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Blocking Ran protein reverses resistance of lung and breast cancers

October 04, 2016

Researchers at the University of Bradford have discovered a way to prevent chemotherapy resistance in lung cancer by blocking a protein found in cancer cells.

Suppressing this protein, called Ran-GTP, also causes cancer cells already resistant to the first-line chemotherapy treatment, gefitinib, to become re-sensitised to the drug.

The research, led by Professor Mohamed El-Tanani, at Bradford's Institute of Cancer Therapeutics in collaboration with Queen's University Belfast, also found that Ran-GTP could be used to predict prognosis in breast cancer patients.

Key to the findings - published today (04 October) in Oncotarget - is the relationship between Ran-GTP and another protein called c-Met, which has previously been linked to several cancers. Overexpression of c-Met is known to cause chemotherapy resistance in breast and lung cancer and drugs which inhibit its activity are currently undergoing clinical trials for treatment of lung cancer. Professor El-Tanani believes the new research shows that targeting Ran-GTP could be a more effective approach.

"Much is known about the activity of c-Met and its impact on cancer, but our research is looking at things a step earlier, by focusing on the protein that regulates c-Met - Ran-GTP," he says. "c-Met needs Ran-GTP to function, and in particular needs very high levels when it becomes over-expressed or mutates - as is the case in cancers. By blocking Ran-GTP, we were able to both undo the resistance caused by c-Met and prevent that resistance occurring. This shows that Ran-GTP could be a good therapeutic target for cancer treatment, particularly in lung and breast cancer."

High levels of c-Met in breast cancer tumours are generally accepted to be associated with poor survival, but the team made a further unexpected discovery. When they analysed tissue samples from 247 breast cancer patients, they found that patients with poor prognosis had tumours with high levels of both Met and Ran-GTP, rather than Met alone.

"This finding emphasises how the role of Ran-GTP, rather than the expression of c-Met alone, seems to be key to the progression of cancer," says Professor El-Tanani. "Even when c-Met was high and Ran was low, a patient's prognosis was much better. This means we might be able to use Ran levels to stratify patients to determine the most appropriate treatment, intervening with more aggressive treatments only in patients with high levels of both proteins. "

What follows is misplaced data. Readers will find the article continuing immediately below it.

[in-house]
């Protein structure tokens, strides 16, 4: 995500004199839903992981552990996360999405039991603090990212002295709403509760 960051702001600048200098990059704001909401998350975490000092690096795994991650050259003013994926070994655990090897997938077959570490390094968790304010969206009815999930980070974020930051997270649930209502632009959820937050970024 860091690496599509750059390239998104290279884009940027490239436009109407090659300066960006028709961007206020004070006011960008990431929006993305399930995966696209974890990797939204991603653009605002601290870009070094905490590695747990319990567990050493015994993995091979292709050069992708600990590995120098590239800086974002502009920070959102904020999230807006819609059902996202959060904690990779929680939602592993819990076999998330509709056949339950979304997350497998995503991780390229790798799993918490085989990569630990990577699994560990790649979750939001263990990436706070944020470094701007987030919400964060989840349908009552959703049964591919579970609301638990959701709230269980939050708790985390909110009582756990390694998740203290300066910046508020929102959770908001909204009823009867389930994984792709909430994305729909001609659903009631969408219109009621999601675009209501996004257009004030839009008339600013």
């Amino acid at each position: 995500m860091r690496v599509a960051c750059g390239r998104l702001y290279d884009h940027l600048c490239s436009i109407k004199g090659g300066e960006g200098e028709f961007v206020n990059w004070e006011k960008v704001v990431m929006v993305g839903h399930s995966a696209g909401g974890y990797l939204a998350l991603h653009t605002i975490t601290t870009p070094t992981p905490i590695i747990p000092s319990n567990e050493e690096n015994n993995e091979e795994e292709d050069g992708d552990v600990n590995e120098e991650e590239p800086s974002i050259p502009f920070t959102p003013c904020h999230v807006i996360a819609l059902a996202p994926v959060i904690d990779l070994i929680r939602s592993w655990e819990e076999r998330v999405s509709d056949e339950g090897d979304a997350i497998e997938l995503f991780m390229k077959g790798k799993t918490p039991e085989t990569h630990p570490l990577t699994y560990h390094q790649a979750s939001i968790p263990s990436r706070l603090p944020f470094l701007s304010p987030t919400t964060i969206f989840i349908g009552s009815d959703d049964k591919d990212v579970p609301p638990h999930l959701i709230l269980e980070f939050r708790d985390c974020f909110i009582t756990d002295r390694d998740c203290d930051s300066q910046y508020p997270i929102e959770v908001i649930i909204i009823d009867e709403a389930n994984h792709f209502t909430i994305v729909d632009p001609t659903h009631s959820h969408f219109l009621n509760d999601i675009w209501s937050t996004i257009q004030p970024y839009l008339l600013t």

Although this study silenced Ran-GTP in lung cancer cells through genetic manipulation in the laboratory, the research team is already well down the road to finding a drug compound that can perform the same function.

"We've already screened millions of potential compounds that have the potential to inhibit Ran to find the most potent one in vitro and in vivo model systems as a preclinical validation," says Professor El-Tanani. "We now have two very strong candidates ready to move forward into clinical trials."

One candidate is a 'repurposed' drug that has been already pre-clinically validated in breast and lung cancer and is ready for clinical trials. As an existing drug, it's already known to be safe for use in humans and could be taken straight to Phase 2 trials. The second candidate is a peptide which has already been tested in animal models.

The University of Bradford is actively seeking further funding and investor support, and once secured, clinical trials for the two drug candidates could start within a few months.

"It's been a long road to get to this stage, but we're very excited about the clinical potential for Ran-GTP inhibitors," he says. "It would be wonderful to see new treatments that block this protein enter trials, hopefully prove their effectiveness in treating cancer and eventually reach the clinic."

Catherine Pickworth, Cancer Research UK's science information officer, said: "When cancer becomes resistant to chemotherapy it's a lot harder to treat. Excitingly, this study has identified a potential target to stop or even reverse cancer resistance to a chemotherapy drug called gefitinib. Now more research and clinical trials are needed to find and test a drug that will help patients whose cancers have become resistant to chemotherapy."

University of Bradford

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